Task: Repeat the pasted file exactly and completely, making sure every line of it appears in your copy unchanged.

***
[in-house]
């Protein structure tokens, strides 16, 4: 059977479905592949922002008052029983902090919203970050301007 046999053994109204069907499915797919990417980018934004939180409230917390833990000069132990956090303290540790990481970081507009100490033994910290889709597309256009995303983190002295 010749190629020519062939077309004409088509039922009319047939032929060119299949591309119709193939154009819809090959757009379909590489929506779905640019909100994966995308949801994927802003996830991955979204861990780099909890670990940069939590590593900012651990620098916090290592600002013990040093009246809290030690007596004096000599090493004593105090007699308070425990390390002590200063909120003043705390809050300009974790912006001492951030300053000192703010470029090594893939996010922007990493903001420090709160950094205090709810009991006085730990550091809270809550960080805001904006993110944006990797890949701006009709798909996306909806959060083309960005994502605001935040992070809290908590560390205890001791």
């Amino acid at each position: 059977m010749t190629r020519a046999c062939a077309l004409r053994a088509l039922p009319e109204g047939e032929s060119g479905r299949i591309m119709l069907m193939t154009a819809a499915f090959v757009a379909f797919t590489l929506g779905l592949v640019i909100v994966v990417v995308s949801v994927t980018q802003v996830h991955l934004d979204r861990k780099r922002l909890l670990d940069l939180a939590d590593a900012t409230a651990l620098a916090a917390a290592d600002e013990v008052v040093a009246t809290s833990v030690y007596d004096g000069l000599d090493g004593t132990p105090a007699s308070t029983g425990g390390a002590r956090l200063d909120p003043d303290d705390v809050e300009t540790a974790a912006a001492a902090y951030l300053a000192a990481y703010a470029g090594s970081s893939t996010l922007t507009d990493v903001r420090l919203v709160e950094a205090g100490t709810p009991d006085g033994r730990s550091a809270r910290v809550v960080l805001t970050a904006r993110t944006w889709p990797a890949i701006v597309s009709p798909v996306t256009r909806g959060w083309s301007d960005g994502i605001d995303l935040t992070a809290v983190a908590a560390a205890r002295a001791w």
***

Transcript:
[in-house]
């Protein structure tokens, strides 16, 4: 059977479905592949922002008052029983902090919203970050301007 046999053994109204069907499915797919990417980018934004939180409230917390833990000069132990956090303290540790990481970081507009100490033994910290889709597309256009995303983190002295 010749190629020519062939077309004409088509039922009319047939032929060119299949591309119709193939154009819809090959757009379909590489929506779905640019909100994966995308949801994927802003996830991955979204861990780099909890670990940069939590590593900012651990620098916090290592600002013990040093009246809290030690007596004096000599090493004593105090007699308070425990390390002590200063909120003043705390809050300009974790912006001492951030300053000192703010470029090594893939996010922007990493903001420090709160950094205090709810009991006085730990550091809270809550960080805001904006993110944006990797890949701006009709798909996306909806959060083309960005994502605001935040992070809290908590560390205890001791």
């Amino acid at each position: 059977m010749t190629r020519a046999c062939a077309l004409r053994a088509l039922p009319e109204g047939e032929s060119g479905r299949i591309m119709l069907m193939t154009a819809a499915f090959v757009a379909f797919t590489l929506g779905l592949v640019i909100v994966v990417v995308s949801v994927t980018q802003v996830h991955l934004d979204r861990k780099r922002l909890l670990d940069l939180a939590d590593a900012t409230a651990l620098a916090a917390a290592d600002e013990v008052v040093a009246t809290s833990v030690y007596d004096g000069l000599d090493g004593t132990p105090a007699s308070t029983g425990g390390a002590r956090l200063d909120p003043d303290d705390v809050e300009t540790a974790a912006a001492a902090y951030l300053a000192a990481y703010a470029g090594s970081s893939t996010l922007t507009d990493v903001r420090l919203v709160e950094a205090g100490t709810p009991d006085g033994r730990s550091a809270r910290v809550v960080l805001t970050a904006r993110t944006w889709p990797a890949i701006v597309s009709p798909v996306t256009r909806g959060w083309s301007d960005g994502i605001d995303l935040t992070a809290v983190a908590a560390a205890r002295a001791w």